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Coming from France, where any official academic position (i.e. associate professor or full professor, or equivalent positions at public research institutes) is a civil-servant one, and therefore automatically for life, I've been always intrigued by the "tenure" system in the US.

While reading the Wikipedia article, I spotted the following paragraph:

While tenure protects the occupant of an academic position, it does not protect against the elimination of that position. For example, a university that is under financial stress may take the drastic step of eliminating or downsizing some departments.

Does this kind of elimination/downsizing occur a lot in practice? Is it possible to "cheat" and to pretend to cut a position in order to save money just to get rid of a tenured professor? Are there some laws stating that if a position is cut, then another equivalent one cannot be created right after?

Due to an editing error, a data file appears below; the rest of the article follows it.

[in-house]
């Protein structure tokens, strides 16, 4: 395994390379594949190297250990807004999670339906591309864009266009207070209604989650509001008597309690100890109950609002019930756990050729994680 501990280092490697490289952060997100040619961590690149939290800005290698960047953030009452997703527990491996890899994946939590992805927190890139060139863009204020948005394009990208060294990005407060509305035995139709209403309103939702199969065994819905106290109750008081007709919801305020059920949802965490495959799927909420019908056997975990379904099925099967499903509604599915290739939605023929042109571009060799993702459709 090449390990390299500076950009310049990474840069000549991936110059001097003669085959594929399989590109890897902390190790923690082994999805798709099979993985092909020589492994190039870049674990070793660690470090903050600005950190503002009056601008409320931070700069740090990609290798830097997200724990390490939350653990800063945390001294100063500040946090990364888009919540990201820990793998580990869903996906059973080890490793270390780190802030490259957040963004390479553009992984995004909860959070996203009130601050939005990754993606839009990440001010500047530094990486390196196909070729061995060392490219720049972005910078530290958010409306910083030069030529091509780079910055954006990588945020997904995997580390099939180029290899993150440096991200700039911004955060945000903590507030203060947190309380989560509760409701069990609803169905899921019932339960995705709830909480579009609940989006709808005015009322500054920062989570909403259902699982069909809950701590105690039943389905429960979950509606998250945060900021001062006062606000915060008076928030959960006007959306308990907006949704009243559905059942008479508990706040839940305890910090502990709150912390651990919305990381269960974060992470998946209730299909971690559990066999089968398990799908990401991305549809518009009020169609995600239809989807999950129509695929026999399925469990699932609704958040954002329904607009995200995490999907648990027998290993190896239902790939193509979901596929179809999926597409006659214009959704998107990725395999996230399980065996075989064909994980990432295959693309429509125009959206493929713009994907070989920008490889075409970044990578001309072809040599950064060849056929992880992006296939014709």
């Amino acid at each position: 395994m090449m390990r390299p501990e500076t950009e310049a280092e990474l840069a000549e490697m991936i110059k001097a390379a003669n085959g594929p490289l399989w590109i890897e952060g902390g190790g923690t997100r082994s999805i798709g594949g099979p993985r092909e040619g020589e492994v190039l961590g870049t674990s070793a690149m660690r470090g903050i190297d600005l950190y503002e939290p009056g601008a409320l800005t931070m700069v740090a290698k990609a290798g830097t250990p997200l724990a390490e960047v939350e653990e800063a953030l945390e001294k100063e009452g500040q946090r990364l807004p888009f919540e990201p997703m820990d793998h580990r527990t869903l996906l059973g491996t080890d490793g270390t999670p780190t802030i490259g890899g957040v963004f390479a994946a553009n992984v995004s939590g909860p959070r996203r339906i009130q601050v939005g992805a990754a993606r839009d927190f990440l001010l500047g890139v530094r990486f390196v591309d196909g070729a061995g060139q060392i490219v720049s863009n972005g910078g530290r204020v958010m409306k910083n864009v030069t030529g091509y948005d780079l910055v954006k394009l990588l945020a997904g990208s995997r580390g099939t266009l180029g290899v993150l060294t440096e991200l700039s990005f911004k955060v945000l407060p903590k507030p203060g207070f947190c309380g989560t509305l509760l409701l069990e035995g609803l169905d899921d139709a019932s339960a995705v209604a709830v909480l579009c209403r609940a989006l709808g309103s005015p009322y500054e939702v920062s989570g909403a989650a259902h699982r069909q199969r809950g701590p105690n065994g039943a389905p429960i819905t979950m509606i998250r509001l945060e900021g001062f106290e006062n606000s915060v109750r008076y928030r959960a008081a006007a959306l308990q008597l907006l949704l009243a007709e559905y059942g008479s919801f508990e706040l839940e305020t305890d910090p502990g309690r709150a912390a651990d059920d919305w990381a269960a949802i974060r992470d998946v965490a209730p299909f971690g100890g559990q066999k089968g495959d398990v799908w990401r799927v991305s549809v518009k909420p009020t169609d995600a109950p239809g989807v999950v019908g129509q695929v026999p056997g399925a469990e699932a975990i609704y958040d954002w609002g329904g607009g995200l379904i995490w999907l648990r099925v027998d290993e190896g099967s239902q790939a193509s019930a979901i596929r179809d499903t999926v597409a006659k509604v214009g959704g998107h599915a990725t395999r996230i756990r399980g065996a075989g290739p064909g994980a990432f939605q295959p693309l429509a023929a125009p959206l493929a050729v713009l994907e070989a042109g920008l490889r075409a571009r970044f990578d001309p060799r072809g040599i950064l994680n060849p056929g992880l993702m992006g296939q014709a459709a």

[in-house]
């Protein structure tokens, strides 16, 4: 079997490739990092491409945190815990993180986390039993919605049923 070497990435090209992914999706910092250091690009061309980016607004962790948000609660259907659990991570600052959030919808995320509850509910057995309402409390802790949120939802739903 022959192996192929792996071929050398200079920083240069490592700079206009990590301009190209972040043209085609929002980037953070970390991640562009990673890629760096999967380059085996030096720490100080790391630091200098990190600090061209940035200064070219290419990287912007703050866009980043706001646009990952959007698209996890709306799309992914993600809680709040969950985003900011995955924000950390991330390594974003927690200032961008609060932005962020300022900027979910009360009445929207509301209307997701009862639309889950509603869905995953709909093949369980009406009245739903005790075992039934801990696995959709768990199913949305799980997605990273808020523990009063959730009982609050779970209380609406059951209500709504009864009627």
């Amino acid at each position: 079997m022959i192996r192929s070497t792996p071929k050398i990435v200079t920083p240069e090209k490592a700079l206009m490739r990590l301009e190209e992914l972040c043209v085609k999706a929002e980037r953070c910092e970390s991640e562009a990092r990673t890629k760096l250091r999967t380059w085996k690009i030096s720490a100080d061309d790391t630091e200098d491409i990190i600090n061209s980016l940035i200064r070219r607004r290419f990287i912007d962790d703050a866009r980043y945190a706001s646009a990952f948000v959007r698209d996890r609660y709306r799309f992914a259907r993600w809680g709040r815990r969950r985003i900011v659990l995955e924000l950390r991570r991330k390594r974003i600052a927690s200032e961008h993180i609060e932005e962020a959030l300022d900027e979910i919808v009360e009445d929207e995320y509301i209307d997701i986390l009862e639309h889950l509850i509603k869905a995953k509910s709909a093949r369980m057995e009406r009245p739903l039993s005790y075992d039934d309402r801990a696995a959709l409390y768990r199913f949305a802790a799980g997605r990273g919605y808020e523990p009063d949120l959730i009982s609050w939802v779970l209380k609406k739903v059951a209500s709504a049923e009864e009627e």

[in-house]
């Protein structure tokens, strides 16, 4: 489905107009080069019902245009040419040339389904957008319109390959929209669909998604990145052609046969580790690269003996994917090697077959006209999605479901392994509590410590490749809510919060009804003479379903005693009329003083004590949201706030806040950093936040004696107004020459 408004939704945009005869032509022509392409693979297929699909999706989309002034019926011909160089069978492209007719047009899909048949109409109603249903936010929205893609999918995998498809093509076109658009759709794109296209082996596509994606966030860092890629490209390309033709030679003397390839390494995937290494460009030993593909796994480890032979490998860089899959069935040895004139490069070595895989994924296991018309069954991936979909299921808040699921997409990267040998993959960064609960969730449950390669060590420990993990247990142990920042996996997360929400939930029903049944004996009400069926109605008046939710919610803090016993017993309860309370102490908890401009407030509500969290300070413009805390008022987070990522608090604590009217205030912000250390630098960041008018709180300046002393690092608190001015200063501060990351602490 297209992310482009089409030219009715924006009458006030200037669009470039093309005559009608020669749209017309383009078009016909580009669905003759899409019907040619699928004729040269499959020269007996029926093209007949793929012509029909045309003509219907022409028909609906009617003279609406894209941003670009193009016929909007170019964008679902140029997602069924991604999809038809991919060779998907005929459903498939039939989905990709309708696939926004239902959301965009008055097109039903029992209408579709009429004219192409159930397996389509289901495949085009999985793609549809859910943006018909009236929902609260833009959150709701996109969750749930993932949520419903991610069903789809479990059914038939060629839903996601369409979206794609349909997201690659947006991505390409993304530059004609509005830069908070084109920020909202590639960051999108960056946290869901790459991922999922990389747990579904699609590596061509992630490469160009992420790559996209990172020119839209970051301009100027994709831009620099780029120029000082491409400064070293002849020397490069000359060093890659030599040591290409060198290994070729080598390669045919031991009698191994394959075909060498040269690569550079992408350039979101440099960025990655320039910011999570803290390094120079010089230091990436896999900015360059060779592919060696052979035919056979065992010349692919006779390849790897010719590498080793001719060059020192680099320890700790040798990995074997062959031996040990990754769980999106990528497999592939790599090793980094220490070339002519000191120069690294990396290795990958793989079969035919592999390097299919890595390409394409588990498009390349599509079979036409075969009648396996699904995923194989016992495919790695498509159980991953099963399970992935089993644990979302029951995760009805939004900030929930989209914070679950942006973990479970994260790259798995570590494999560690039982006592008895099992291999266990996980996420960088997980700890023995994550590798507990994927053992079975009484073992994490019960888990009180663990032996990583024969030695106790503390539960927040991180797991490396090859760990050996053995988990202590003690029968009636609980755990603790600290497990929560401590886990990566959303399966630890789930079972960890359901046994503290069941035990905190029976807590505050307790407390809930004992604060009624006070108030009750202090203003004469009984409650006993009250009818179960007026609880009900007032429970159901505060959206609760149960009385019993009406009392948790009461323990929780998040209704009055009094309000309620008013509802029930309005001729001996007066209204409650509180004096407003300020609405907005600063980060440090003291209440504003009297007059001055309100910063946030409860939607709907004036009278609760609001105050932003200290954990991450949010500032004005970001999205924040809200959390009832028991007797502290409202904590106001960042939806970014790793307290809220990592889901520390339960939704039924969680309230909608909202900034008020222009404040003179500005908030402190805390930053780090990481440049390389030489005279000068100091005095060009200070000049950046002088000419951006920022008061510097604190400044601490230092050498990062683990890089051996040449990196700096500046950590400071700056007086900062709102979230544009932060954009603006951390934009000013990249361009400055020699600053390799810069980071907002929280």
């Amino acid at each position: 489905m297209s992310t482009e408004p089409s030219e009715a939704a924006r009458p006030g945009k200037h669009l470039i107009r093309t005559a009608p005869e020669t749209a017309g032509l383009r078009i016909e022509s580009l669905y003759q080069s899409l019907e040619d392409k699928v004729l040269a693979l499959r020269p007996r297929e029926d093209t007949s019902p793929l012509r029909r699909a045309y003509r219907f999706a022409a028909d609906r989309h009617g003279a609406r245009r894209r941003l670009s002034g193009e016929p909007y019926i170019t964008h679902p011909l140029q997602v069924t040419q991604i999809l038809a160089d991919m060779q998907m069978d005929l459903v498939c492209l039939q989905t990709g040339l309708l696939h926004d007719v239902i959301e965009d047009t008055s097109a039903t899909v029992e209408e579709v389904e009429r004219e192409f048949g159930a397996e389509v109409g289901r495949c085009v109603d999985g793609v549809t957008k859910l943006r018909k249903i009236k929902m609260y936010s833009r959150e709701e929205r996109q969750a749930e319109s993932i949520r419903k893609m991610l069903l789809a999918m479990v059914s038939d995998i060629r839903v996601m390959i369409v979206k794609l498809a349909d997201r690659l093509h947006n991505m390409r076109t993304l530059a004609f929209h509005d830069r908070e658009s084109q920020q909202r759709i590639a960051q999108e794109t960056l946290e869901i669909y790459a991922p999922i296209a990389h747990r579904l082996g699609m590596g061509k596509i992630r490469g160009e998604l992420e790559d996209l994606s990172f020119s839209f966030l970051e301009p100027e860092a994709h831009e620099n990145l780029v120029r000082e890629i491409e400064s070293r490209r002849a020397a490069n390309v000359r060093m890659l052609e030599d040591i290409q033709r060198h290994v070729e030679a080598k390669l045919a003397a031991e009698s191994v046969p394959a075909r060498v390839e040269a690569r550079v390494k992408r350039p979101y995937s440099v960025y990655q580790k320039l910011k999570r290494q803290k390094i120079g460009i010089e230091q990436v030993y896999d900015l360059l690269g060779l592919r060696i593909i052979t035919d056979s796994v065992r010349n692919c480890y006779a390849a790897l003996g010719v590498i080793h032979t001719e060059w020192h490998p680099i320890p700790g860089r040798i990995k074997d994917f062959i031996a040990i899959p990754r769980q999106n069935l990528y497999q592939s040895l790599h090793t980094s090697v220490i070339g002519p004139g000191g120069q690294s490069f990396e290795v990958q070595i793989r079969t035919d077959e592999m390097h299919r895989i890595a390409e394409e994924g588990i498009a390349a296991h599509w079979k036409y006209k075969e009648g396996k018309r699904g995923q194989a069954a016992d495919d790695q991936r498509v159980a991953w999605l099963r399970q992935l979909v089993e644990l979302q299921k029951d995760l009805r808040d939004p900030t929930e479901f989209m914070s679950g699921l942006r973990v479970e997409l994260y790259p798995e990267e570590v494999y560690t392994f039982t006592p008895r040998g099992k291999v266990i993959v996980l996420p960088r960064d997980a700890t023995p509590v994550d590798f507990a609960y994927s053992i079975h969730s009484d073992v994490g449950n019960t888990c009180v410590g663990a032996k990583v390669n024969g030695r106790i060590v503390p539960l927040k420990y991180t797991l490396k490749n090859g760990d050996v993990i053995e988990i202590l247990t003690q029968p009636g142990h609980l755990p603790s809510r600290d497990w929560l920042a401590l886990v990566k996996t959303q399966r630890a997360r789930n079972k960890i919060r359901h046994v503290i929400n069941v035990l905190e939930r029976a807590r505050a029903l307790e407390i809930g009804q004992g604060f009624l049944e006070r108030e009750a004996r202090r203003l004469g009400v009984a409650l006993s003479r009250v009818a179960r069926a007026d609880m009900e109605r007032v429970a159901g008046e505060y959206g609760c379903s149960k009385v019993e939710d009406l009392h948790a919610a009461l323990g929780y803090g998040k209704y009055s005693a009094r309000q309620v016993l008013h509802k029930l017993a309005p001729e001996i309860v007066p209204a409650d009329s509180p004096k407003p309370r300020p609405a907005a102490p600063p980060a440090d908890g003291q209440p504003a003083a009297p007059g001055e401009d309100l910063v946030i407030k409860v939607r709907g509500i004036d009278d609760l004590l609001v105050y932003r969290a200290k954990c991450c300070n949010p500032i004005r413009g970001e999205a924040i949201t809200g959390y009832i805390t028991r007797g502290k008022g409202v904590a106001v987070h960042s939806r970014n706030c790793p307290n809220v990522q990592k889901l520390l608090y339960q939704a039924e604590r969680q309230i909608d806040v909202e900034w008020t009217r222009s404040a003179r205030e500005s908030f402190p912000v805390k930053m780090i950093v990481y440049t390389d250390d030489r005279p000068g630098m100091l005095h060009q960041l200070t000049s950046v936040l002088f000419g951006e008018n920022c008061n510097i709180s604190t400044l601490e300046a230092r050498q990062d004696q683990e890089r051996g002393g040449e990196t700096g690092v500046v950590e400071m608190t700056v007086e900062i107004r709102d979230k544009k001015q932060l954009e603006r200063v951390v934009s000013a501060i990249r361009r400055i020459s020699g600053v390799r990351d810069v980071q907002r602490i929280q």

1 Answer 1

I've seen one case that almost led to firing a tenured faculty member. The university had found him guilty of misconduct and tried to get him to resign; as far as I can tell this involved incentives more than threats. But when that approach failed, the university began proceedings to revoke his tenure and fire him. The "definition" of tenure at my university amounts to specifying what those procedures must include, and they make the the process so cumbersome that no one would want to invoke them except in extreme cases. In this case, the person finally reached an agreement with the university and resigned, on the day that the Board of Regents was to meet to revoke his tenure. Even so, he apparently got come concessions from the university. In particular, a short time later, the people involved in the tenure revocation hearings, even those like me who were only indirectly involved, were informed by the university's lawyers that, under the resignation agreement, we are not allowed to divulge who this person is. As far as I know, that gag order is still in force.